According to Wikipedia, "Duloxetine (sold under the brand names Cymbalta, Ariclaim, Xeristar, Yentreve) is a serotonin-norepinephrine reuptake inhibitor manufactured and marketed by Eli Lilly. It is effective for major depressive disorder and has been shown to be as effective as venlafaxine for generalized anxiety disorder (GAD). Duloxetine alleviates pain associated with diabetic neuropathy and fibromyalgia."
True. Doctors have been pushing Cymbalta on people since it came on the market. I personally ended up on Cymbalta after the councilor I was seeing for some various family and depression issues, suggested I speak with my psychiatrist about changing medications, as he believed my Sertraline (brand name Zoloft) had become ineffective.
So I saw my psychiatrist. She agreed a med switch may make things a little easier, and suggested I go on Cymbalta. I agreed, as I had no reason to doubt her judgement. At that time she also told me she'd like to see me back in three months, but she would be switching clinics. I agreed to follow her to the new clinic.
Fast forward to Friday, April 29th. I was on my last pill of a 3 month supply. I had forgotten to make the appointment with my psychiatrist, and there were no refills on my medication. Drat. Since I'd never previously had any problem skipping a few days of meds, I decided to wait until Monday to call. Friday was also the day I went to the horse expo with my roommate, we walked three miles, and I horribly overdid things. That night I started feeling sick.
By Saturday, my sleep patterns were a bit messed up, and I was having some light dizziness and nausea. I attributed all of that to my time spent at expo. Sunday the dizziness and nausea were worse, and I could not sleep for the life of me. Every muscle felt tense and my brain felt hyperaware of the dizziness. By Monday night, I'd had enough. At 10:30pm my roommate and I took off for the emergency room. At this time I was still attributing things to my overdoing it at expo. They gave me zofran for the nausea, it did nothing. Tramadol for the pain, more nothing. They finally gave me a shot of domperidone, and that took care of the nausea. At this point, I was exhausted, but also felt like every nerve and muscle in my body was on full alert and wide awake. By the time we got home at 2am, I still couldn't sleep.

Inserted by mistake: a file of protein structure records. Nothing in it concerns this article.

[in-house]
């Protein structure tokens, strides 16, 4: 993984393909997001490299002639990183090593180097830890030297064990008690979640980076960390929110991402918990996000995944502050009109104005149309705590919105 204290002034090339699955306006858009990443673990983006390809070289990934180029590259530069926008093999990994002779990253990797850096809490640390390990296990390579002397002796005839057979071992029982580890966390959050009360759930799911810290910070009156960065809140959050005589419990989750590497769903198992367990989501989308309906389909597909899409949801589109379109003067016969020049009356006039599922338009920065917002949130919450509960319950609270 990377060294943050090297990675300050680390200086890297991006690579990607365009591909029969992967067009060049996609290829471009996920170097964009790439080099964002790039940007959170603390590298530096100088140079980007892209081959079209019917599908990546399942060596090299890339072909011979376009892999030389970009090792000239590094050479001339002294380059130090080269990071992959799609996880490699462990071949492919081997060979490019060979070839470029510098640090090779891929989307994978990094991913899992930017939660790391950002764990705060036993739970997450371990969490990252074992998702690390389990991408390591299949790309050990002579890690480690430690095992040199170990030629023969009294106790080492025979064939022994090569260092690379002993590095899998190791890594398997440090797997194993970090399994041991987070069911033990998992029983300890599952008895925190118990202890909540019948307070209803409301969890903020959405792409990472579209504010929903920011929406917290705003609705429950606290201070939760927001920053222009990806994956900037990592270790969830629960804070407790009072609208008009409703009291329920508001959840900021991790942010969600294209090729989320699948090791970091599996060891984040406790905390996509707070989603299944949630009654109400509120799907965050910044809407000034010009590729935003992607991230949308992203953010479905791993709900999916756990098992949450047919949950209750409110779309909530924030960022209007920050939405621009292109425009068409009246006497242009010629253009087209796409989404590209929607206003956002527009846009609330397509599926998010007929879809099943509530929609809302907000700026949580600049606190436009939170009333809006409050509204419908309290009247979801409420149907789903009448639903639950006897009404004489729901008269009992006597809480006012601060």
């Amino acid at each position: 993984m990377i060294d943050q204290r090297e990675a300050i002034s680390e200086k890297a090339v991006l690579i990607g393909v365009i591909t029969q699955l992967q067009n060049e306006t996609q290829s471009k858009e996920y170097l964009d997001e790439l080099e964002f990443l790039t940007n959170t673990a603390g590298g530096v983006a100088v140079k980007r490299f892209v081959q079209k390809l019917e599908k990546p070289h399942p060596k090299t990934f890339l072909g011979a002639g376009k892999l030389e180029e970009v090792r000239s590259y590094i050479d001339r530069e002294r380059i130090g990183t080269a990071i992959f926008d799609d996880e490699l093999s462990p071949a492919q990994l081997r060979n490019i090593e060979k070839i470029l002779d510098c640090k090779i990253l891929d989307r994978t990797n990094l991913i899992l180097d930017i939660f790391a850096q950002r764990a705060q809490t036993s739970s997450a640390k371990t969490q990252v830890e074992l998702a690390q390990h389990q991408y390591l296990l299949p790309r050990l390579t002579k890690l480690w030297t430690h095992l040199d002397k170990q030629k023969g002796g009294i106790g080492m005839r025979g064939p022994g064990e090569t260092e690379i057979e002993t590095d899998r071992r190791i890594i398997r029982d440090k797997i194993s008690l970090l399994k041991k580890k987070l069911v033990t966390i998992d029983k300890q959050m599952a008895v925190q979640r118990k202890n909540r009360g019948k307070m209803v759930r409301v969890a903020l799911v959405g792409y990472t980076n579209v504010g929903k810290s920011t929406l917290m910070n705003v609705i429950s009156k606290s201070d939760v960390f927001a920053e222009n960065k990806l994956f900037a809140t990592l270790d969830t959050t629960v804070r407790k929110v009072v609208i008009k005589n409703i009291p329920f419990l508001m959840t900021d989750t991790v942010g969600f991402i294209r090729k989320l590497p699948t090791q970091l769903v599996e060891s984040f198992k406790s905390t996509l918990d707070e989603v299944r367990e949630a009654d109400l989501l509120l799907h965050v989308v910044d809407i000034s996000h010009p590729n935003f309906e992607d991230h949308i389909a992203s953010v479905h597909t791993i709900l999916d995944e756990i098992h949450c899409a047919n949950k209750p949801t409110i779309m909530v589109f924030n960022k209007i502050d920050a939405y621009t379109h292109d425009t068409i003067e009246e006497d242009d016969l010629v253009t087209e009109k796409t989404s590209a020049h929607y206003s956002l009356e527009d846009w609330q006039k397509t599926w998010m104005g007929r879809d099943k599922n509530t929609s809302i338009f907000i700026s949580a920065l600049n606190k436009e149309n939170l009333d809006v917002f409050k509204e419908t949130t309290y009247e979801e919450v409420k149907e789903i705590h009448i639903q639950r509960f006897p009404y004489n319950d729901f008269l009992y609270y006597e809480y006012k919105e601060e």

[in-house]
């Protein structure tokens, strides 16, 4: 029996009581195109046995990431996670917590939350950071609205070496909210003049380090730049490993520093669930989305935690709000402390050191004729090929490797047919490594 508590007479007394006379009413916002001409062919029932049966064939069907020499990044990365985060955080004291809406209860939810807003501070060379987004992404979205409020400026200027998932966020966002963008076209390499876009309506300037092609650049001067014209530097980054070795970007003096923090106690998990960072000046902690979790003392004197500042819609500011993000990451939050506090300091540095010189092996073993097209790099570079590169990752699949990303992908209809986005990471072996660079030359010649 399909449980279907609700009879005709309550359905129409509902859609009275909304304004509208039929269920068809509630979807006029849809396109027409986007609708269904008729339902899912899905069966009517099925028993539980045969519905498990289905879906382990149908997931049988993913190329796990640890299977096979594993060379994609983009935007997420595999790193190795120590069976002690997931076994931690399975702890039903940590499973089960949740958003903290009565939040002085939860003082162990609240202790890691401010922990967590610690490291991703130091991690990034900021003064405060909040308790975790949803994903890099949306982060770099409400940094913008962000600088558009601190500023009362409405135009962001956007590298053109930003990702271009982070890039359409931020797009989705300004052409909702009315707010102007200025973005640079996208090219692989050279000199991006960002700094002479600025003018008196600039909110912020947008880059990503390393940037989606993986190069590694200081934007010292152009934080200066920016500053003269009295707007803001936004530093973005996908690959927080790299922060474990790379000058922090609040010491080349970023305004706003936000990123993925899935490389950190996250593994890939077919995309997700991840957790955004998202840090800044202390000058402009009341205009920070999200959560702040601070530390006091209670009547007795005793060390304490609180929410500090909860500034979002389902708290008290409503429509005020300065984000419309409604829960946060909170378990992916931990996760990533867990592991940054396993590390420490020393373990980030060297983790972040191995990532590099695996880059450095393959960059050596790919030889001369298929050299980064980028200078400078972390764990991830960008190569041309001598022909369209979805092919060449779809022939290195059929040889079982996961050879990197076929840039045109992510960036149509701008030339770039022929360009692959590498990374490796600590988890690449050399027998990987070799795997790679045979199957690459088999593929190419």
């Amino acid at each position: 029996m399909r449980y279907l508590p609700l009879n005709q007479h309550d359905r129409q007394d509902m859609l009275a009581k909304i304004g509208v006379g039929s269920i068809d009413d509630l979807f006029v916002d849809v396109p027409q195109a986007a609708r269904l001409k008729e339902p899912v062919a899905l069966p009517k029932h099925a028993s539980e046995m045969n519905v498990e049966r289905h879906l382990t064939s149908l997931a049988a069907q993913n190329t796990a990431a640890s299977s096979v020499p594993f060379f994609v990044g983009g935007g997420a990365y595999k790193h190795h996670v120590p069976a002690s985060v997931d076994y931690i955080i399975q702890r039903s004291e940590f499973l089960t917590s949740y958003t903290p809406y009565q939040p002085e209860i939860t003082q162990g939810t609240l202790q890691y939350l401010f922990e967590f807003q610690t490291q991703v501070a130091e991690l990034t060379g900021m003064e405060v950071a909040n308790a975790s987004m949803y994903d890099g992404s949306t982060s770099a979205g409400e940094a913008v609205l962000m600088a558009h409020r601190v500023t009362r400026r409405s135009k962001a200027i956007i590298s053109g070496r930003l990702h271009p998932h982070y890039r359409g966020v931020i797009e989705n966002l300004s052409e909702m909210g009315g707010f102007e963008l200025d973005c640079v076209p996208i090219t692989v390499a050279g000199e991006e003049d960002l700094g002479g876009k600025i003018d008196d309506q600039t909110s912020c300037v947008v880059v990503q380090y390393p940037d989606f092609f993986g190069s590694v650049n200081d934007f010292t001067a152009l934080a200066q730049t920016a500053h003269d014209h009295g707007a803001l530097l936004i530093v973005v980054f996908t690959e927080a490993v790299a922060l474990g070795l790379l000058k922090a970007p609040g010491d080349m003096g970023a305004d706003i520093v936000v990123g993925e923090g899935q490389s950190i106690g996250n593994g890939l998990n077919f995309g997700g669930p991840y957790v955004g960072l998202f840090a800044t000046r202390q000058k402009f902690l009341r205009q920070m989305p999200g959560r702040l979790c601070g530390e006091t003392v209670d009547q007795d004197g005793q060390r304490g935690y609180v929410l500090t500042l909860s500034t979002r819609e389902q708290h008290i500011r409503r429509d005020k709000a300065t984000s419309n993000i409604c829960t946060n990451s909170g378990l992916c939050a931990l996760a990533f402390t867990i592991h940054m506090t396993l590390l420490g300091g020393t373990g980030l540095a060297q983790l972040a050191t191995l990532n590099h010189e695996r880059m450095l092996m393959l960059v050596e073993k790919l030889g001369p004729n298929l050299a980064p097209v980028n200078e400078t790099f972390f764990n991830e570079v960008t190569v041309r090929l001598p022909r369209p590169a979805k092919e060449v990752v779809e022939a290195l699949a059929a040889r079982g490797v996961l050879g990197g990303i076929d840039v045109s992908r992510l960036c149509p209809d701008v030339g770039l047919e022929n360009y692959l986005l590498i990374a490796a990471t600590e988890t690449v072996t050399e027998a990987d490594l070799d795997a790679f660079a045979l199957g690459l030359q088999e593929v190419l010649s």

Tuesday I woke up and felt fine for the first 30 minutes of being awake, and then it all hit me at once. Dizziness, nausea, blurred vision, brain fog, hyperaware nerves, insomnia, tremors, confusion, "zaps", profuse sweating, feeling flushed, vertigo, irritability, aggression, anxiety, headache, lethargy, nightmares, extreme muscle tension. You name the symptom. I had it. I felt like I was dying. It was while looking through my pill bottles for something, ANYTHING that might work, that I came across my empty Cymbalta bottle. It was then that I put two and two together. I googled Cymbalta withdrawal. The things I read were horrific, and yet so familiar. I was never warned about any of it.
My problems did not stop there, however. I could not get my medication refilled until Wednesday, since they would have to call in to the clinic I went to. Wednesday my symptoms had increased yet again, and I was in a constant haze. My mom called me at 7:30pm saying they had my meds, and I drove the forty-five minutes home to get them. I took one at 8pm. I returned to my apartment by 9:30 and decided to have dinner. BAD IDEA. The nausea, which had been just barely tolerable, became impossible to ignore. By 11:30pm I felt so awful that I called my mother in tears, pleading for her to make it stop. After that call, I went back to my bed, across from my soundly sleeping roommate, and spent the next hour trying not to vomit.
Thankfully, at 12:30am, the medication seemed to have entered my system, and the nausea backed off enough for me to fall into a fitful sleep. I woke up at 6am and took all my medications, including a zofran. Now that the day is wearing on, and I have had 60mg of Cymbalta in my system, I am feeling much more human. Still slightly dizzy, a tiny bit nauseous, and I have a headache, but I will take that over everything I had yesterday.
So take this story as a warning, and ask your doctor if any new medications he or she prescribes to you have side effects and or cessation effects. I wish I had know, maybe I wouldn't have had to suffer.